Wednesday August 13, 2014
Government soldiers on patrol in Somalia’s capital, Mogadishu, in May. Associated Press
With the Islamic State strong in Syria and Iraq, Libya in anarchy, and the Israeli-Palestinian peace process in a shambles, the Middle East seems to be coming undone.
But events in other areas–including Mali after the French intervention in 2013; Afghanistan after Secretary of State John Kerry‘s latest fire-brigade visit to keep the electoral process on track; and Iraqi Kurdistan after the peshmerga’s counteroffensives of the past few days–give reason to be hopeful about the war on terror.
One of those unexpected sources of promising news is Somalia. Although still a failed state in many ways, Somalia is showing more signs of forward momentum than at any time in the past quarter-century.
At a Brookings Institution forum last week, I interviewed Somali President Hassan Sheikh Mohamed. He was selected by parliament to run the country nearly two years ago after an impressive career in education; he remained in Somalia through the turbulence of the past 25 years.
By many measures, President Mohamed effectively governs only a modest fraction of his country of 10 million. He is the first to acknowledge that even those areas his government controls desperately need economic recovery and development. Accordingly, much of his focus during last week’s Africa summit in Washington was requesting international assistance–not just economic aid but also investment, including by Somalia’s impressive international diaspora. But compared with the anarchy of the 1990s and 2000s, Somalia today is a transforming place.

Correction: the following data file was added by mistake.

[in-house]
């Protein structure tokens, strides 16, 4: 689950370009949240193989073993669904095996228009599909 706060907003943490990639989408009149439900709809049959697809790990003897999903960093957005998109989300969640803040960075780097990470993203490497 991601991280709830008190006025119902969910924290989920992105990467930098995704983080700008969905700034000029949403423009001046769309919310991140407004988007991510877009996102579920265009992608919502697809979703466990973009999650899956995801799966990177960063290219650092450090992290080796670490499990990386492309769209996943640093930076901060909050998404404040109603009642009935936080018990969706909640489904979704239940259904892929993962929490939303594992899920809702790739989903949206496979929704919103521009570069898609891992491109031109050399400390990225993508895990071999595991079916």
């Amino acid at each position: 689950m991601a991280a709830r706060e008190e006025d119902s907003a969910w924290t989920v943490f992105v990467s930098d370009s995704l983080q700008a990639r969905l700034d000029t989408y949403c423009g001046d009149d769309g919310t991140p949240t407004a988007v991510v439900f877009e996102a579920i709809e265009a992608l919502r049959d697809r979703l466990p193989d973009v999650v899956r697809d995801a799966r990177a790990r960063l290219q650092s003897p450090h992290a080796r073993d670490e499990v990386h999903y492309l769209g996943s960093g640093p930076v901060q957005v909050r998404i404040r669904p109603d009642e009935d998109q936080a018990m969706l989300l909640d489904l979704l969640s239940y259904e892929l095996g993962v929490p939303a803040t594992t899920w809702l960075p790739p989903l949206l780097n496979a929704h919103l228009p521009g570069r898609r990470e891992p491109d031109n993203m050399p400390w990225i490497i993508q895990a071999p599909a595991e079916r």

The nation’s newfound hopefulness begins with progress in security. Aided by an African Union mission now numbering 24,000 soldiers, Mr. Mohamed says the al-Shabaab extremist movement has been deprived of overall control of any of Somalia’s 18 main regions. Uganda, Ethiopia, Kenya and Burundi provide the backbone of the international force–also a testament to Africa doing more these days to help itself. The International Crisis Group, while still very worried about Somalia’s future, documents that the spring offensive by African Union and Somali forces reclaimed 10 major southern towns from extremists; that’s in addition to gains from earlier offensives.
With al-Shabaab still in control of 25 Somali districts, Mr. Mohamed says his goal is to bring that figure to no more than 15 by year’s end. His government’s plan for strengthening its security forces anticipates that one day the African Union may no longer be willing or able to sustain such a large force in Somalia.
Mr. Mohamed is also working hard on the political front. Consultations continue with leaders of Somaliland, the autonomous and generally peaceful region to the north, about finding a model for reintegration. Reconciliation processes continue in the Puntland, also to the north of the capital, Mogadishu, and with clans in other parts of the country, with an eye toward formal constitutional reform that might improve the balance between a stronger central government and Somalia’s traditional clan-based and often nomadic structures. Meanwhile, preparations are beginning for nationwide elections in 2016.
Somalia has a long ways to go toward peace and stability. And al-Qaeda affiliates like al-Shabaab have taken hits in various countries only to re-emerge, and surge, later. But there is some basis for hope in the Horn of Africa. Amid chaos in so much of the world, that good news is worth savoring for a moment.